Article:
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In terms of garbage collection within Java (any version) are these two code blocks equivalent as to when they will become eligible:

public class Foo  
{  

    public Foo()  
    {  
        go();   
    }  

   public List go()  
    {  
       List things = new List();  
        things.add(42);  
        things.add(new Object());
        return things;
    }  
} 

and the following:

public class Foo  
    {   
        public Foo()  
        {     
        }  

        public List go()  
        {  
           List things = new List();  
            things.add(42);  
            things.add(new Object());
            return things;
        }  
    } 

The question I have is the following:

Does a function invoked from a constructor cause the garbage collector to ignore any objects that are scoped within that function if they were invoked from a constructor?

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Feels like there is some specific problem you are facing that you are looking to resolve. If so, could you elaborate. gh's answer below should answer you question. –  IceMan Sep 11 '12 at 2:03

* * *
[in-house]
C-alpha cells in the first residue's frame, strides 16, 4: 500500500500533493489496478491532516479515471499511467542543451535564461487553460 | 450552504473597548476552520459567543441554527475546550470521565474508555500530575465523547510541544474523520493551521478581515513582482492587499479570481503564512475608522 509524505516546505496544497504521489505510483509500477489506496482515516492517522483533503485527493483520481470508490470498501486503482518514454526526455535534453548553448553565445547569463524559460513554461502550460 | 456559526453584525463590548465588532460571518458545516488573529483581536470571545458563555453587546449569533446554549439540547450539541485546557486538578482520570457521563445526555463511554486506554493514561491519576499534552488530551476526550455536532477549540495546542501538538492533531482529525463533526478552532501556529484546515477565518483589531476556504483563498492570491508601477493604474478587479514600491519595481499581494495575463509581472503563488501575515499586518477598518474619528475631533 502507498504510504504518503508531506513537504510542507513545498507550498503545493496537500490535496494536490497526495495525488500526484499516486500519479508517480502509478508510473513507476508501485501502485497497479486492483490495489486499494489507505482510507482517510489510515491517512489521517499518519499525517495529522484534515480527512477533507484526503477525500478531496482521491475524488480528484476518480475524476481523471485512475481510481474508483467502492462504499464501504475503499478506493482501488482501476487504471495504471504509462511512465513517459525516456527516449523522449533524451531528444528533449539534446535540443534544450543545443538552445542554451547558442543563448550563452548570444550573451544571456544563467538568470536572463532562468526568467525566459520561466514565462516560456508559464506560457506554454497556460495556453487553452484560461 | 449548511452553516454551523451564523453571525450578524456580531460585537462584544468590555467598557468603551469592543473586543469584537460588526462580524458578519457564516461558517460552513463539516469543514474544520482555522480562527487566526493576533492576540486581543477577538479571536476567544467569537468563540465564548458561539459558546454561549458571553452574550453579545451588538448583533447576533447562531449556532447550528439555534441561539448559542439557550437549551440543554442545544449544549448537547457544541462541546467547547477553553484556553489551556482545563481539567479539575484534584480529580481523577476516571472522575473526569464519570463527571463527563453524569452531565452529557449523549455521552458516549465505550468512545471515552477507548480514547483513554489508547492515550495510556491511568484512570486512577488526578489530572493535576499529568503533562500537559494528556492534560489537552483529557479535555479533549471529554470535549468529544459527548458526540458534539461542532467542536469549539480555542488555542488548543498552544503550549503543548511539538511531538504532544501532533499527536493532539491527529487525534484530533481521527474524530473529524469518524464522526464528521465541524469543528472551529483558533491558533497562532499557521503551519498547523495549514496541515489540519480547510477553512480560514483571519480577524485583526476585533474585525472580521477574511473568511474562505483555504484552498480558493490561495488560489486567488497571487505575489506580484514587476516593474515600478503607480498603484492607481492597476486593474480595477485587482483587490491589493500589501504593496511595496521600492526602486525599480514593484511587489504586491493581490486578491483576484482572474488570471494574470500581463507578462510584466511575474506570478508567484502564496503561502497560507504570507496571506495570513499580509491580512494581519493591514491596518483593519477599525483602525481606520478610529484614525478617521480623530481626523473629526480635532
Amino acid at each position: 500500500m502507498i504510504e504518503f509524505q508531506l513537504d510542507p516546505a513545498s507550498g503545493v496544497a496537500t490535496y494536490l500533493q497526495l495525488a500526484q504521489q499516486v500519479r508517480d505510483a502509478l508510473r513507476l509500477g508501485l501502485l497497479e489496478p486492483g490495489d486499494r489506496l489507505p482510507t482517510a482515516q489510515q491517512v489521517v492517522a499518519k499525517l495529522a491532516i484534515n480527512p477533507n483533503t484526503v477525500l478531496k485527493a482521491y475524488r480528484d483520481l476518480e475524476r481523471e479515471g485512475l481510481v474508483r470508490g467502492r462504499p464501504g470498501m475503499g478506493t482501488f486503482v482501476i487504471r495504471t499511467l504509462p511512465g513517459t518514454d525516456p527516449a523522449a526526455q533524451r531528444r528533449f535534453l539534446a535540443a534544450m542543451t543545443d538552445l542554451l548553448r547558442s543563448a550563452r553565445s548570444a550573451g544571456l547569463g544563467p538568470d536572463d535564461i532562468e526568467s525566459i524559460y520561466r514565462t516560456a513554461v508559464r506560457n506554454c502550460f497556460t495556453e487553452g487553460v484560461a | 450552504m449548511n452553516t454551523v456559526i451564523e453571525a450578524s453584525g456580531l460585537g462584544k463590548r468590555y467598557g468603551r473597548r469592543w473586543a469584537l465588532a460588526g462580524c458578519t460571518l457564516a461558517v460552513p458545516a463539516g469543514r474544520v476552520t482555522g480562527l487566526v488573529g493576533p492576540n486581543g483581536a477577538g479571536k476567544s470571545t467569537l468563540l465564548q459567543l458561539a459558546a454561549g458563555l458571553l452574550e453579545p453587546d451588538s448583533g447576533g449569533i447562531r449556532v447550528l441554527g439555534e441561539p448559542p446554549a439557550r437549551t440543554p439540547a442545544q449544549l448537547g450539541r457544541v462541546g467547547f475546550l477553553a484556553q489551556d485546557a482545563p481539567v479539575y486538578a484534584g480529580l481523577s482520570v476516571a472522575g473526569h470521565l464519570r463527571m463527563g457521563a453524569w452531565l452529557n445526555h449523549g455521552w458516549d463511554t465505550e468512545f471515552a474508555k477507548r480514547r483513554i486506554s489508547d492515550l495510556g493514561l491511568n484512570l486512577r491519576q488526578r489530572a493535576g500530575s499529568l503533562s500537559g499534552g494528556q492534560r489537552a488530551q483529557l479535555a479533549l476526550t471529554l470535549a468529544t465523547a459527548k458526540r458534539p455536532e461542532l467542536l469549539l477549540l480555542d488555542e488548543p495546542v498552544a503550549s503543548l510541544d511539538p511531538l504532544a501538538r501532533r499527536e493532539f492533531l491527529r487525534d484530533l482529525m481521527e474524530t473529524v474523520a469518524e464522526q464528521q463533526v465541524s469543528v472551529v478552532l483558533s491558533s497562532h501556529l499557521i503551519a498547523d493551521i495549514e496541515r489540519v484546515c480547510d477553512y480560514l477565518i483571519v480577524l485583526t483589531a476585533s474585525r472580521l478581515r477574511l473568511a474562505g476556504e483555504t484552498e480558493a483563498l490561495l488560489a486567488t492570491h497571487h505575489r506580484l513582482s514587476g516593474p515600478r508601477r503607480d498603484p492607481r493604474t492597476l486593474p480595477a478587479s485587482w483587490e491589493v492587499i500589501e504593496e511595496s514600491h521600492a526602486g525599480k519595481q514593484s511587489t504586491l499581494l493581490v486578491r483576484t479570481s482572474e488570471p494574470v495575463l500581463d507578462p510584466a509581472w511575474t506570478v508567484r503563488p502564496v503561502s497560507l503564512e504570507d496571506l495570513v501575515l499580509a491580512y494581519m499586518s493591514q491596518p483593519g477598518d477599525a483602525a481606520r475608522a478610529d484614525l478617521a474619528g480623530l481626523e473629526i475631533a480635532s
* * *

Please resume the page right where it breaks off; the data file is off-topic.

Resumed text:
@IceMan just a general thing. I have seen some unique code where everything is done in the constructor. –  Woot4Moo Sep 11 '12 at 2:05
    
you mean the entire class logic is in the constructor? :) –  IceMan Sep 11 '12 at 2:09
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1 Answer 1

up vote 2 down vote accepted

In your first class go() is called from the constructor. Until the line of code : go() is called, nothing exists for that object but a space in memory pointed to by the variable that the object was instantiated to. At the time go() is called, a new list is created in memory, things are added and the list is returned. Unless that list returned was saved to a variable somewhere it is garbage. The method remains as an instance method of the object but the returned list object is now gone. Your second example does the same thing as the first one except the constructor is not calling the method go(). The method still exists as an instance method of the object, but the list object was never created. So once the first example exits the method go(), the first example is in the same state of rest as the second example would be upon creation. Both ready to create and return a list with their own method, but neither having a list or memory for one allocated yet. It is up to the garbage collector WHEN the list in the first example will be actually collected, but it has been marked as garbage (unless saved to a variable somewhere in code not seen in the examples).

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